hysterectomy hĭstərĕkˈtəmē [key], surgical removal of the uterus. A hysterectomy may involve removal of the uterus only or additional removal of the cervix (base of the uterus), fallopian tubes (salpingectomy), and ovaries (oophorectomy). It may be performed through a conventional abdominal incision or through the vagina. It is performed in cases of malignant tumors, endometriosis, prolapsed uterus, or fibroids that cause bleeding and pain. An emergency hysterectomy is sometimes necessary to end uterine hemorrhaging.

Removal does not physically interfere with sexual activity, but it does eliminate the uterine contractions of orgasm. It also eliminates the possibility of childbearing and precipitates menopause in premenopausal women. Surgical removal of the ovaries eliminates their production of estrogen and progesterone along with these hormones's protective benefits to the heart, bones, and skin.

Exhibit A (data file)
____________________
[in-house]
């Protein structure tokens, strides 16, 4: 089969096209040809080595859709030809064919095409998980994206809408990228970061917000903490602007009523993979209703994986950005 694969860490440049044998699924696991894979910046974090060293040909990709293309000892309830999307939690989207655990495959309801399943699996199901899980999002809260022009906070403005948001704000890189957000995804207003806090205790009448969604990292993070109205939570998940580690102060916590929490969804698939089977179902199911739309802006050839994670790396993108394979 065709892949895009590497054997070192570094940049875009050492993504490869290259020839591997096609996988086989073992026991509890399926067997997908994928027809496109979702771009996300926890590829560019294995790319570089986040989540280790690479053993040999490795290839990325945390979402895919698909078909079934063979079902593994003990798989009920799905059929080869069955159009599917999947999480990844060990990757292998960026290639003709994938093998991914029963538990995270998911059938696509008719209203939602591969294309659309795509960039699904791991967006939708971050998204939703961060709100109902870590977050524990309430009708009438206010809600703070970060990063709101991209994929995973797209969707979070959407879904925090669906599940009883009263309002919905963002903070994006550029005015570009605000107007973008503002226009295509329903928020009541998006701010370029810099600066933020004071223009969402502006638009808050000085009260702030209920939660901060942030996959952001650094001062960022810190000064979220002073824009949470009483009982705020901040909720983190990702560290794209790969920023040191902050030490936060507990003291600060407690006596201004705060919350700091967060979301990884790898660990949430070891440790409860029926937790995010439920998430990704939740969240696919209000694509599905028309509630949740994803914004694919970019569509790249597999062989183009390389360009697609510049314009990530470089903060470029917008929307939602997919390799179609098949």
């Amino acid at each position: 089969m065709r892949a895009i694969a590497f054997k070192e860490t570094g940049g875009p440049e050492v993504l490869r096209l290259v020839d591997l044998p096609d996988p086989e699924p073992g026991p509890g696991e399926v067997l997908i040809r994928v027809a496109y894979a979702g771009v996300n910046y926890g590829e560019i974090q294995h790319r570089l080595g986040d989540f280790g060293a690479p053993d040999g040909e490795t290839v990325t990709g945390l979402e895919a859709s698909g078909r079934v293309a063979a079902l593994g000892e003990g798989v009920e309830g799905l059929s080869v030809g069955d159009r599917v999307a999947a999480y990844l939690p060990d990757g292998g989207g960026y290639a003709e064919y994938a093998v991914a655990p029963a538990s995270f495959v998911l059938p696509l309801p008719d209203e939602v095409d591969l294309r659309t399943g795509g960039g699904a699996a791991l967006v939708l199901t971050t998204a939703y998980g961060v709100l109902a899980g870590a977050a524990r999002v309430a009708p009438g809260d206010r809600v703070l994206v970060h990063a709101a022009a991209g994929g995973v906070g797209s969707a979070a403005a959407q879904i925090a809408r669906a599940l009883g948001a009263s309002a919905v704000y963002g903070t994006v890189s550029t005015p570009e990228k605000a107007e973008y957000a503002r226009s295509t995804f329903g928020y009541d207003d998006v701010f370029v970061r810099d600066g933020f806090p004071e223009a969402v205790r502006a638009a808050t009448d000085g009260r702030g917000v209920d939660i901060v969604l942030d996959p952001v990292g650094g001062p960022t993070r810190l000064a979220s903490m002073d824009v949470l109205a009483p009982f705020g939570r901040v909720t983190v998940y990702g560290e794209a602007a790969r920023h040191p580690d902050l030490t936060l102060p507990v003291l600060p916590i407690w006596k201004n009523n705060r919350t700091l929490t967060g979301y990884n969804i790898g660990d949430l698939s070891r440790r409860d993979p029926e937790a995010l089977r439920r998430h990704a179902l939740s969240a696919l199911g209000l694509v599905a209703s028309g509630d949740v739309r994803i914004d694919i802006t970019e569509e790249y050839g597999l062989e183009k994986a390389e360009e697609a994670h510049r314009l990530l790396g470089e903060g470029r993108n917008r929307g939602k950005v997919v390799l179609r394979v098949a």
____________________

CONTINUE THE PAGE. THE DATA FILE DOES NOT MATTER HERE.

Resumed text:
Some women's health advocates have questioned what they feel is the overuse of hysterectomy in the United States, where it is the second most common surgical procedure. Some studies have judged that up to 25% of hysterectomies performed in the United States are unnecessary and that more conservative treatments (laparoscopic surgery, hormone therapy, or simple removal of fibroids) would suffice in these cases.

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